33.  To my knowledge, there is no comprehensive study of Borenstein’s dealings with visual artists. Judging from historical photographs and examples of work by artists sold by Associated Artists Gallery, the dominant types of art available at the gallery were portraits or landscapes. For example, see the portfolio of drawings by Andrew Lang, Jamming at Wit’s End (undated); Xavier de Callatay’s Sourires du Vieux Carre: 10 Dessins a la Plume (1956?); and Noel Rockmore’s Preservation Hall Portraits (Baton Rouge: Louisiana State University Press, 1968).
  34. Drawn from Ezekiel 37, this story describes the exiled prophet’s vision of God’s spirit commanding him to prophesy over bones and restore them to life. The text was popularized as a spiritual that the Fisk Jubilee Singers, among other groups, performed under the title “Dry Bones.” It also appears as part of the repertoire for African American preachers, which were recorded and marketed specifically to black audiences beginning in the 1920s. These “race records” signal, to varying degrees, the popularity that both record companies and audiences accorded them. Examples mentioned here can be heard on Fisk Jubilee Singers Volume 3 (19241940) (Document Records, 1997) and Rev. J.M. Gates Volume 4 (1926) (Document Records, 1996). For more on “race” records, see Paul Oliver, Songsters and Saints: Vocal Traditions on Race Records (Cambridge, UK: Cambridge University Press, 1984) and Walton, “The Preachers’ Blues,” 205–32.
  35.  Matthew 11:28–30, a passage Morgan cited in at least four different artworks, secures this re-signification of rest as a spiritually active process. It conveys Christ’s teaching that Christian devotion is the antidote for world-weariness: Come unto me, all ye that labor and are heavy laden, and I will give you rest. Take my yoke upon you and learn of me . . . and ye shall find rest unto your souls. For my yoke is easy, and my burden is light.” Morgan invokes this passage in REV. 8 Woe Woe Woe (undated; location unknown), Let Us All Run to Jesus He’s the One (undated; Gitter-Yelen Collection), The Righteous and the Wicked Prov. 15.28 (undated; New Orleans Museum of Art), and Ephesians 1:{…} (undated; New Orleans Museum of Art).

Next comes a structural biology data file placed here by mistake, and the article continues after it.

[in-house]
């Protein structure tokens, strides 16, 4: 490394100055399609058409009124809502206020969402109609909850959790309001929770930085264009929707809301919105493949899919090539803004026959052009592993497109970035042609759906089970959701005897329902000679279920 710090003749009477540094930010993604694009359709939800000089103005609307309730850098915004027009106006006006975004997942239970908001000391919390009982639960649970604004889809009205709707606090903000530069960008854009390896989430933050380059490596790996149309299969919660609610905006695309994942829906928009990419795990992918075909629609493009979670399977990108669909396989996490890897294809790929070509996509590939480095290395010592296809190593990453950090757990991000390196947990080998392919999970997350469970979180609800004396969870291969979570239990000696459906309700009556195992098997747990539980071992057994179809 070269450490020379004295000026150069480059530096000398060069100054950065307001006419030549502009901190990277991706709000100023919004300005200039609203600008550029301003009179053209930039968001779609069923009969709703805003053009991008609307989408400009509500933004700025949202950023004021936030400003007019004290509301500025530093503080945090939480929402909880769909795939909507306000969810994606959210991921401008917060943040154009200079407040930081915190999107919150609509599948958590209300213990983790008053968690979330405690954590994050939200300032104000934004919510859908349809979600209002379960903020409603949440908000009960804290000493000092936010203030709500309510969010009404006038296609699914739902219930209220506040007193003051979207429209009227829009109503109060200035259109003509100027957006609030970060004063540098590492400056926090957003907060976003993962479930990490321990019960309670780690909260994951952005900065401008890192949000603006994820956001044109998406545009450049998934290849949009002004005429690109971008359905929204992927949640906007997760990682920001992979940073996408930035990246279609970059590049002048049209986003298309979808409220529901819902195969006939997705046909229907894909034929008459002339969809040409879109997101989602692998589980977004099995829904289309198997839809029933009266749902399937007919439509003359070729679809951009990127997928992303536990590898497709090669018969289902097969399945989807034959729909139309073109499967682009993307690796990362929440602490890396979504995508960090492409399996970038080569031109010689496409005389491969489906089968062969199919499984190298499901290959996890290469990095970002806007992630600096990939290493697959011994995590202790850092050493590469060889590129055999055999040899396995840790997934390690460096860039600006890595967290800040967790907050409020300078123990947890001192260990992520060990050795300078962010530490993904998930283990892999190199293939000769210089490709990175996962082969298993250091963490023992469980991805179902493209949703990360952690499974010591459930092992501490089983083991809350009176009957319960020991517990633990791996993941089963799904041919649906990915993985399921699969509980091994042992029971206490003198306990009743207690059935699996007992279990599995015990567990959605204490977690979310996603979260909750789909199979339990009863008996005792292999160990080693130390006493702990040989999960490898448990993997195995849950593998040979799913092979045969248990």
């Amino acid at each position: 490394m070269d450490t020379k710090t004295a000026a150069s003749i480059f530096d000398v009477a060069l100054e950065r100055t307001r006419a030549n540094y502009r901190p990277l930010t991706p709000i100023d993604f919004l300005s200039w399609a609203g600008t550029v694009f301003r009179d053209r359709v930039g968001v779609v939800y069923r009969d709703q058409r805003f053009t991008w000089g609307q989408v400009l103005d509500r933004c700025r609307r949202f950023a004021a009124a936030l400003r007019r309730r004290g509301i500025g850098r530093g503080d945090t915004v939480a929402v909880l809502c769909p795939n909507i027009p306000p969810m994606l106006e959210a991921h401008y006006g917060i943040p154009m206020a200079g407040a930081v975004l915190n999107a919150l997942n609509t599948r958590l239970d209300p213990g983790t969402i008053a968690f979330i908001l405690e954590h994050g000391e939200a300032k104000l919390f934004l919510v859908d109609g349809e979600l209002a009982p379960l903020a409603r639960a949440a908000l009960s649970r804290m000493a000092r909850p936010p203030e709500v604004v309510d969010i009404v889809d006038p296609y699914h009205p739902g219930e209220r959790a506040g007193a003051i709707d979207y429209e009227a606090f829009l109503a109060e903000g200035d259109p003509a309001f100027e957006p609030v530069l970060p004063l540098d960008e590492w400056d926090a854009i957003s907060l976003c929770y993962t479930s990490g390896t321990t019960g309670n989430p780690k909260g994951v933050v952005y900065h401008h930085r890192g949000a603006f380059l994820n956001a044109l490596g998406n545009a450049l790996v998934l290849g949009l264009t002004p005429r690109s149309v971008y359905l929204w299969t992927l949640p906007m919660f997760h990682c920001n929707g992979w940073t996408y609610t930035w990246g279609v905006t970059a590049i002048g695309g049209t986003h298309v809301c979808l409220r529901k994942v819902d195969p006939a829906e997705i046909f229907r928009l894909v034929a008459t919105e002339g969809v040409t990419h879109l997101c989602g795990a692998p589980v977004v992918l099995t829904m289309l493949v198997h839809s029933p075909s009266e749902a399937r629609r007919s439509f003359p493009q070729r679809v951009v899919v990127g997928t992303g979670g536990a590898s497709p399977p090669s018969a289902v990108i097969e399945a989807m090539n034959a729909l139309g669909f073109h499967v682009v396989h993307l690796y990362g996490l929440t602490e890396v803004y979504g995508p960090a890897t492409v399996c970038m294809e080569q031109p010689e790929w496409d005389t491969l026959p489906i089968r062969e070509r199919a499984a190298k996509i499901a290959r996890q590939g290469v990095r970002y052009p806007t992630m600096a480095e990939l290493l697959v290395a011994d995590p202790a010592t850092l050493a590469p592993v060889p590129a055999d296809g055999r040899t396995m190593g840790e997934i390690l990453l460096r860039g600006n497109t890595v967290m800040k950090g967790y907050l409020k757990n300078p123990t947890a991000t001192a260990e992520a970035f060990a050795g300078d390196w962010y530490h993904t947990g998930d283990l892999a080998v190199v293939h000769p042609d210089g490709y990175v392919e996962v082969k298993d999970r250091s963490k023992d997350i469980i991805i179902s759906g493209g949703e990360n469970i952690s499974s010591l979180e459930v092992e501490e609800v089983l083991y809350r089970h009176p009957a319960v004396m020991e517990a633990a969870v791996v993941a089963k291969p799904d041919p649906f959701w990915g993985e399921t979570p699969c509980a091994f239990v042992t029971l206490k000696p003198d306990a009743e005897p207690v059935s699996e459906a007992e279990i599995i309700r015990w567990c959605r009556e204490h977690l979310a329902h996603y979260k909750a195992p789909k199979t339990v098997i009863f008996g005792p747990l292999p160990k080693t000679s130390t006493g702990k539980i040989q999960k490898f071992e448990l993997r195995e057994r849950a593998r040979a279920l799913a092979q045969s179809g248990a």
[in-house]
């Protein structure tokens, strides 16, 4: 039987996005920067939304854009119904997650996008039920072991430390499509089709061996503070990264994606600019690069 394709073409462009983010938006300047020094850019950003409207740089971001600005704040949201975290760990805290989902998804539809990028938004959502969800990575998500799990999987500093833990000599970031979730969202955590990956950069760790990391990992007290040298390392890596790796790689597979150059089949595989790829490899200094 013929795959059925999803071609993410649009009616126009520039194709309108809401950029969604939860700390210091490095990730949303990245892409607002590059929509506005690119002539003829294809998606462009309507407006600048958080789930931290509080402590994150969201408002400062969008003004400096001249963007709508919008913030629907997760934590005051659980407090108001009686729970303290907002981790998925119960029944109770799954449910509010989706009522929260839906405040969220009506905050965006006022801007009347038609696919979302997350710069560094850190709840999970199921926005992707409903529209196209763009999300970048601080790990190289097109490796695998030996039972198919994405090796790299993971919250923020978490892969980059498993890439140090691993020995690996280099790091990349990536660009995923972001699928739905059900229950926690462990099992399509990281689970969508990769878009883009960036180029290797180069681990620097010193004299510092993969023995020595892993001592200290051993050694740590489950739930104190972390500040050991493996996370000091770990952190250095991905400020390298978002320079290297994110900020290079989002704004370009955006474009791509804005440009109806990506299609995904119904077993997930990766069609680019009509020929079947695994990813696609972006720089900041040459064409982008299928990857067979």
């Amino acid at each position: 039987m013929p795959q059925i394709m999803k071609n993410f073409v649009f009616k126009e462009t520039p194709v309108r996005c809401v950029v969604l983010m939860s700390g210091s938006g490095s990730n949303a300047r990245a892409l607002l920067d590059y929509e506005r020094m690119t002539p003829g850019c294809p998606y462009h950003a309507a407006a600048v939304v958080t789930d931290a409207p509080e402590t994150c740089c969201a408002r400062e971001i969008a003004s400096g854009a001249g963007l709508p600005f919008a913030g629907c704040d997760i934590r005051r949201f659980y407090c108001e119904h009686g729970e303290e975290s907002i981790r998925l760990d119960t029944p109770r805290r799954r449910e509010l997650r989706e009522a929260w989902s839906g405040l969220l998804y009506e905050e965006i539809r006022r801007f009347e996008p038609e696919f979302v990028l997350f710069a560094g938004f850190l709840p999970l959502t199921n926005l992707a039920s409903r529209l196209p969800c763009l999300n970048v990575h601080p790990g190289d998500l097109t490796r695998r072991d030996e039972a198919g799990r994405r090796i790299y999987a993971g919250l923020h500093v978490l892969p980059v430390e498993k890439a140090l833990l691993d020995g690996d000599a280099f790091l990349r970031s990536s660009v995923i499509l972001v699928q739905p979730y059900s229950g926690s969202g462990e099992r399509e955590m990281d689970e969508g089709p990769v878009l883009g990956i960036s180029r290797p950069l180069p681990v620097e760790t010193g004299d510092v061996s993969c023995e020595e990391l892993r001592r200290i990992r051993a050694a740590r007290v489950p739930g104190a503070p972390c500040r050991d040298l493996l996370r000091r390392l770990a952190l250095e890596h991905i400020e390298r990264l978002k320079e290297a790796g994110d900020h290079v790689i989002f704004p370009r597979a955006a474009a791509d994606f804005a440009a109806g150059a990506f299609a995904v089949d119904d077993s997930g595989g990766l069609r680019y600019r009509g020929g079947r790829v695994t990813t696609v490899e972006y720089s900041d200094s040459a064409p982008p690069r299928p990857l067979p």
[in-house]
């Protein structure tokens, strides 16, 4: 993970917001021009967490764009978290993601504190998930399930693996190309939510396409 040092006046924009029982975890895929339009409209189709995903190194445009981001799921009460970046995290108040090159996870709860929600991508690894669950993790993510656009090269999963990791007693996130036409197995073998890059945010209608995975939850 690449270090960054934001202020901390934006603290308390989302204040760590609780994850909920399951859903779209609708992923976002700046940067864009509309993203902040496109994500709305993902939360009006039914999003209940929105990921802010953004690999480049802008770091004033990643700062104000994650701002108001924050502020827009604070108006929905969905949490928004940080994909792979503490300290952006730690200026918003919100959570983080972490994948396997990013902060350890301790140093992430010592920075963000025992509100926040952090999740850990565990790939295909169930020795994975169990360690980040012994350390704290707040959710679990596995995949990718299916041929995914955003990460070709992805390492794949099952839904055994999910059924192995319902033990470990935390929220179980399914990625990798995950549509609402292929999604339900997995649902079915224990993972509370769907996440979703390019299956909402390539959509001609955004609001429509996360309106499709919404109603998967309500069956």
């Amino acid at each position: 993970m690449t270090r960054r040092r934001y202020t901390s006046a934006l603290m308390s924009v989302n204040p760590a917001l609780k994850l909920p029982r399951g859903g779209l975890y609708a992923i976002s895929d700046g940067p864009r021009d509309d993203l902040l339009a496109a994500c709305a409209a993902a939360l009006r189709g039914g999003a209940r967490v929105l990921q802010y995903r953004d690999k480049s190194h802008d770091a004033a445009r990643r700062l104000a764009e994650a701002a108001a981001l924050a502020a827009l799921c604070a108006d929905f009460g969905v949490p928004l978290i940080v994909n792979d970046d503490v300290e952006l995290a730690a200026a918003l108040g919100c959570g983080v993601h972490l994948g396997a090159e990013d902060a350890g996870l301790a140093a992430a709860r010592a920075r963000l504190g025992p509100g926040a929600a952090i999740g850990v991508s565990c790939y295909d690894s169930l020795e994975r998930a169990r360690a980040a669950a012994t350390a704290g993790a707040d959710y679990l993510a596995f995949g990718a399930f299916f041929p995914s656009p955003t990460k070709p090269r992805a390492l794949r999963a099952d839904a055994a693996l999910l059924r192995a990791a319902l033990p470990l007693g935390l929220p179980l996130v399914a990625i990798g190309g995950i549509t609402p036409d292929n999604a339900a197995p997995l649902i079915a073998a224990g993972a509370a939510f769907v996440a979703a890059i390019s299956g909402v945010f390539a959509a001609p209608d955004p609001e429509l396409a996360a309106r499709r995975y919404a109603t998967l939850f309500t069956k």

36.  For example, see Sister Gertrude in Her Prayer Room (undated; New Orleans Museum of Art).
  37.  As Glenn Hinson documents, spontaneity is a key characteristic for discerning the true movement of the Holy Spirit in African American Gospel communities. See Glenn Hinson, Fire in My Bones, 256.
  38.  References to passages in Revelation are inscribed on the artwork’s verso. For a full transcription of the remaining verses, see Fagaly, Tools of Her Ministry, 21. “Flash of the spirit” is Robert Farris Thompson’s influential formulation of diasporic black aesthetic expression. See Robert Farris Thompson, Flash of the Spirit: African and Afro-American Art and Philosophy (New York: Random House, 1983).
  39. Ernst Gombrich, The Sense of Order: A Study in the Psychology of Decorative Art, The Wrightsman Lectures delivered under the auspices of the New York University Institute of Fine Arts (Ithaca: Cornell University Press, 1979), 82 and 116.
  40. Zora Neale Hurston, “Characteristics of Negro Expression,” in Nancy Cunard, ed., Negro: An Anthology (New York: Negro Universities Press, 1934) and reprinted in Zora Neale Hurston, “Sweat, edited by Cheryl A. Wall (New Brunswick: Rutgers University Press, 1997), 56.
  41.  For Morgan, picturing a marriage to a racially white Christ braided religious, visual, and affective threads together. I discuss these aspects in “Sister Gertrude Morgan and the Materials of Visionary Art,” James Romaine and Phoebe Wolfskill, eds., Beholding Christ and Christianity in African American Art (University Park: The Pennsylvania State University Press, 2017): 113–24.
  42.  Julia Bryan-Wilson, Fray: Art + Textile Politics (Chicago: University of Chicago Press, 2017), 5–6, 33, and Byron Kim, as quoted in “Artists on Diaries: Notes from a Sunday Painter,” Archives of American Art, Smithsonian Institution website (blog), March 27, 2015,
  43.  Bryan-Wilson, Fray, 33.

About the Author(s): Elaine Y. Yau is the Andrew W. Mellon Postdoctoral Curatorial Fellow at the Berkeley Art Museum and Pacific Film Archive, University of California, Berkeley